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A little over a year ago, we participated in the inaugural RAISE summit, an event conceived by Akkadian Ventures, Top Tier Capital, Weathergage Capital, and Core Ventures Group and primarily developed to help foster venture fund entrepreneurship.
With over 100 venture capital fund managers and 50 venture allocating Limited Partners (LP’s) in attendance, the following became clear during the conference:
1) An extraordinary amount of managers were raising first time funds and an overwhelming number of them without prior institutional venture investing experience.
2) Most faced the same issues around the fundraising (long/painful) and firm building process.
3) The LP’s in attendance expressed intrigue into the Micro-VC category, but very few had taken an active role in allocating to Micro-VC funds.
A year later, the Micro-VC market has distinctly evolved as I’ve covered in my recent writings. As we near closer to the 2nd annual RAISE summit on May 10th, we decided to preemptively gauge the temperature of LP’s today toward Micro-VC through a quick survey of venture allocators.
The sample size here was ~50 LP’s.
(Note — Clearly my skill set is not graph design, so apologies for the rough illustrations)
The breakdown of the LP’s in the study was the following:
Below are a few of the questions that were posed in the survey:
Takeaway: It was bit surprising to see the high % of LP’s that indicated they have an active mandate. This may be a result of the large concentration of Fund of Funds in the sample. Also, I believe the term mandate may have left some room for interpretation. Interestingly, <40% of Endowments responded they had an active mandate for new Micro-VC allocations.
Takeaway: 2016 was not an aggressive year for institutional allocations to first time funds. Only 4% of respondents indicated they had done at least 3 Fund I Micro-VC allocations in 2016 and 40% said they didn’t do any. There a few reasons that likely drove this:
- Driven by fear of a possible long and protracted winter, many large venture fund managers contracted their fundraising cycles and came back to market earlier than anticipated. This flood of brand firms coming to market in the first half of 2016 exhausted many venture allocation buckets, and many new funds were pushed far down the priority stack.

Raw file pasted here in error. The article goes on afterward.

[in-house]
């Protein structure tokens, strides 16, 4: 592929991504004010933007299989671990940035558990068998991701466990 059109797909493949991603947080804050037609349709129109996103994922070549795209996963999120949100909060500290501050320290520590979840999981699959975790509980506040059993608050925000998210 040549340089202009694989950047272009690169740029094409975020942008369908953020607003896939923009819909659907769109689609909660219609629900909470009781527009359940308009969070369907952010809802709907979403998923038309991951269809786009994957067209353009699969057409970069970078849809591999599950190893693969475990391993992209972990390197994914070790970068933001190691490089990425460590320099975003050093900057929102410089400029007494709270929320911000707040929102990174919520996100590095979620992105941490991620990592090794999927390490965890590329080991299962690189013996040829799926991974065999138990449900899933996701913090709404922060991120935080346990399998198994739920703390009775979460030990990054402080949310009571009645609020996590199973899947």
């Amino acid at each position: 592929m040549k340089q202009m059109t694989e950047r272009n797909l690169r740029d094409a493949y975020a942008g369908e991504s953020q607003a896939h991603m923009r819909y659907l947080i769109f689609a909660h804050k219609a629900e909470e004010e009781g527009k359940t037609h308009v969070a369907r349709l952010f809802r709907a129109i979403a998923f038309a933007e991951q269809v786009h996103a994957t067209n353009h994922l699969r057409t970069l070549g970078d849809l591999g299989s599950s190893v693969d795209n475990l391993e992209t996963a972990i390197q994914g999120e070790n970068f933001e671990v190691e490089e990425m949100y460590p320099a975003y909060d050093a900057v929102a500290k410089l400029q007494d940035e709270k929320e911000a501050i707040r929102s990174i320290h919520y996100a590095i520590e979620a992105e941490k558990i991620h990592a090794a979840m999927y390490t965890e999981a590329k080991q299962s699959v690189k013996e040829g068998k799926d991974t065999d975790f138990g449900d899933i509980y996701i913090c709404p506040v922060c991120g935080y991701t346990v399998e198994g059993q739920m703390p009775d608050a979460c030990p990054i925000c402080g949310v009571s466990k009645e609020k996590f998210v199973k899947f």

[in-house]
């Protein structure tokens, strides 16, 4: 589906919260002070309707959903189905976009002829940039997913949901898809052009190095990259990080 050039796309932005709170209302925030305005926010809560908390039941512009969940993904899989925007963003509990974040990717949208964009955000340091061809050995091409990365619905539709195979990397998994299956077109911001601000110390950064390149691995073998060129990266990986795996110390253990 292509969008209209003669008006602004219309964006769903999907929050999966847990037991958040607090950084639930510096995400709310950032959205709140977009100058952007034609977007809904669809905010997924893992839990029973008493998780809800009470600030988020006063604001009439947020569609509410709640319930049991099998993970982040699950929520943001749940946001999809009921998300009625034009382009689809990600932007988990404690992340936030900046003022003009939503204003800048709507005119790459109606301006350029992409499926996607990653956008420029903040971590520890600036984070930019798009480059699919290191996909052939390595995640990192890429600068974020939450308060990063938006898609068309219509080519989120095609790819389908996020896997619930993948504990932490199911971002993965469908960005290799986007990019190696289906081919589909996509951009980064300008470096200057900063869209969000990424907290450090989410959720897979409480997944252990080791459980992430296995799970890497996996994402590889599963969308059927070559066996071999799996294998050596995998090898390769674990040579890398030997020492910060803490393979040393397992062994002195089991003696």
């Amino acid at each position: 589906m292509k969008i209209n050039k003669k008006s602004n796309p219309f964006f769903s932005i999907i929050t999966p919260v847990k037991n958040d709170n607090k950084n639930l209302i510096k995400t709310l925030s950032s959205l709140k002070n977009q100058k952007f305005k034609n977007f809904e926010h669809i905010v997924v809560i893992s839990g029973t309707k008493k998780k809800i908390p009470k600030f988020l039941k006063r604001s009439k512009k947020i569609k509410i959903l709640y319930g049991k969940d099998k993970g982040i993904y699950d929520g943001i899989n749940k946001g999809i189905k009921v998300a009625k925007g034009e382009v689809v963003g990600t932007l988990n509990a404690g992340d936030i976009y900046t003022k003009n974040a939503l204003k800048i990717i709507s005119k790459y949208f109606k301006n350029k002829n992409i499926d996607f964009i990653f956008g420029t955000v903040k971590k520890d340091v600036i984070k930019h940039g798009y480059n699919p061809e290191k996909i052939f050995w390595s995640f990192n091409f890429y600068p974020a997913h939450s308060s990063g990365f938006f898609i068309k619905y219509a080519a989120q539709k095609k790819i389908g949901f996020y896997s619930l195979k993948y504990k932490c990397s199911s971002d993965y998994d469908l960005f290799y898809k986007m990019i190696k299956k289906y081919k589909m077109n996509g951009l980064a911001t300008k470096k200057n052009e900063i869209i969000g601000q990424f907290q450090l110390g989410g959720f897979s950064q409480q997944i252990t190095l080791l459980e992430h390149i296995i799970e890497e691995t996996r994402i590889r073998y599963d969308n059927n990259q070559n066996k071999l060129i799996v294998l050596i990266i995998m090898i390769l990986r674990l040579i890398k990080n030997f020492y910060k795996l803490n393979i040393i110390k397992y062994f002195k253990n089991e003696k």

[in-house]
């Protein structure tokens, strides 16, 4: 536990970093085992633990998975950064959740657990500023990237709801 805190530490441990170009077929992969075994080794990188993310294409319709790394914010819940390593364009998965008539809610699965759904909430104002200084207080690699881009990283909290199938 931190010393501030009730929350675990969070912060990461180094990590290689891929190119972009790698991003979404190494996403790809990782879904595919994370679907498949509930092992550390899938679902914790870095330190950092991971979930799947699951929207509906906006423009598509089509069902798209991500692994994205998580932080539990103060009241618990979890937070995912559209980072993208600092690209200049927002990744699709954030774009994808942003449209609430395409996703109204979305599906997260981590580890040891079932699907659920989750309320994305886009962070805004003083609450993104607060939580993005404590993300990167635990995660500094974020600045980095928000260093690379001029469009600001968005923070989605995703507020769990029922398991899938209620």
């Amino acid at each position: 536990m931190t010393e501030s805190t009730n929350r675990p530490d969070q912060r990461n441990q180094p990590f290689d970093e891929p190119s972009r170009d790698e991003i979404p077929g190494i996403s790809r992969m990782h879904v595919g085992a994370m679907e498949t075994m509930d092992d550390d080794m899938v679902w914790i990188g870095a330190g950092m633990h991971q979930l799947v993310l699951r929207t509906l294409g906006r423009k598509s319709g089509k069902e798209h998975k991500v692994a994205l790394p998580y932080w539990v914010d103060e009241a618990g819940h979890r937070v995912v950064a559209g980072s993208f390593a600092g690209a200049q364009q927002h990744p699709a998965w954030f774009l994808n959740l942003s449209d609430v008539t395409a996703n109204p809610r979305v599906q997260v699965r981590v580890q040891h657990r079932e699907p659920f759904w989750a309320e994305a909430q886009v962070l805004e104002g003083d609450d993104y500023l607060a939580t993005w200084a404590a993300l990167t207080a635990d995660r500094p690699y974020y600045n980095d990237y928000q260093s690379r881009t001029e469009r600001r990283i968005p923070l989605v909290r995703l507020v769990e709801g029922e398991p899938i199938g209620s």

- The respondents in this study were primarily institutional investors, which generally tend to have reduced appetites for first time funds (many of which are raised by first time managers).
The LP’s in the data set appear to be poised to be far more aggressive in 2017, with less than 10% indicating they’d do no first time fund investment during the year.
Takeaway: Historically, institutional LP’s haven’t been incredibly excited about first time manager allocations as questions around both institutional investing acumen and operational firm management represent just too great of a risk. That being said, I have had several conversations over the last few months with LP’s that are willing to make bets on first time managers if true differentiation exists. Still, I’m not overly sanguine that many institutional LP’s will invest in true first time manager Fund I’s in 2017.
Takeaway: Historically, LP’s generally were fairly split on whether to invest in solo GP’s funds, an opinion that has clearly shifted. While the number is a bit eye-opening it’s not entirely astonishing given the success of many solo GP’s (i.e. Chris Sacca, Steve Anderson, Manu Kumar) and the ability of many solo GP’s to later attract talent with firm scale (Aydin Senkut, Jeff Clavier, Mike Maples, etc.).
Takeaway: The big takeaway here is the great interest in funds that have a distinct sector focus. While most first generation Micro-VC’s were generalist tech investors, it’s clear that the abundance of seed funds in the market today requires clear differentiation of some type, with domain expertise being the leading desire differentiator.
Additionally, the survey expressed that LA and non-core markets are substantially more attractive to LP’s than they were just 18–24 months ago.
While it’s too early to tell how the Micro-VC fundraising market will end up in 2017, it appears to be shaping up as another busy new fund formation year.